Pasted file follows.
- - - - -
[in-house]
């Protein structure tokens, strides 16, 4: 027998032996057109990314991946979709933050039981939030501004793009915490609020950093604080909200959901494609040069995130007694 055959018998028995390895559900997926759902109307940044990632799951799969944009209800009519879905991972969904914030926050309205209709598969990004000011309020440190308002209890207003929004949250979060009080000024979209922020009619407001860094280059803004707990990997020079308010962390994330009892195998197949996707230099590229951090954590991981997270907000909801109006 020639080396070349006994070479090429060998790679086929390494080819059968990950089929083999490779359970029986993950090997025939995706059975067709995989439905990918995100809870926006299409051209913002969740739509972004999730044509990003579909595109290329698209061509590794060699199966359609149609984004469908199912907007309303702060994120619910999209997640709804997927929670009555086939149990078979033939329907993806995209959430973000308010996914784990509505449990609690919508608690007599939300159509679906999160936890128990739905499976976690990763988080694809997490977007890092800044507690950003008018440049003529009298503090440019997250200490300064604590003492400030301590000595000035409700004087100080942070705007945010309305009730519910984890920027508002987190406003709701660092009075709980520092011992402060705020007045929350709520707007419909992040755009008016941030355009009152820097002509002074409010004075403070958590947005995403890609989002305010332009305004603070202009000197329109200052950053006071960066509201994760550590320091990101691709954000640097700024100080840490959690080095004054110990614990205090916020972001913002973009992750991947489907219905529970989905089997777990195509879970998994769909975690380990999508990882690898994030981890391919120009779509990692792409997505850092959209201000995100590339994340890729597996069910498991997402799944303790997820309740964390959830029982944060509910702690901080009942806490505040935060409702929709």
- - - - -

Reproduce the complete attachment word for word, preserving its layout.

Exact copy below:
[in-house]
């Protein structure tokens, strides 16, 4: 027998032996057109990314991946979709933050039981939030501004793009915490609020950093604080909200959901494609040069995130007694 055959018998028995390895559900997926759902109307940044990632799951799969944009209800009519879905991972969904914030926050309205209709598969990004000011309020440190308002209890207003929004949250979060009080000024979209922020009619407001860094280059803004707990990997020079308010962390994330009892195998197949996707230099590229951090954590991981997270907000909801109006 020639080396070349006994070479090429060998790679086929390494080819059968990950089929083999490779359970029986993950090997025939995706059975067709995989439905990918995100809870926006299409051209913002969740739509972004999730044509990003579909595109290329698209061509590794060699199966359609149609984004469908199912907007309303702060994120619910999209997640709804997927929670009555086939149990078979033939329907993806995209959430973000308010996914784990509505449990609690919508608690007599939300159509679906999160936890128990739905499976976690990763988080694809997490977007890092800044507690950003008018440049003529009298503090440019997250200490300064604590003492400030301590000595000035409700004087100080942070705007945010309305009730519910984890920027508002987190406003709701660092009075709980520092011992402060705020007045929350709520707007419909992040755009008016941030355009009152820097002509002074409010004075403070958590947005995403890609989002305010332009305004603070202009000197329109200052950053006071960066509201994760550590320091990101691709954000640097700024100080840490959690080095004054110990614990205090916020972001913002973009992750991947489907219905529970989905089997777990195509879970998994769909975690380990999508990882690898994030981890391919120009779509990692792409997505850092959209201000995100590339994340890729597996069910498991997402799944303790997820309740964390959830029982944060509910702690901080009942806490505040935060409702929709």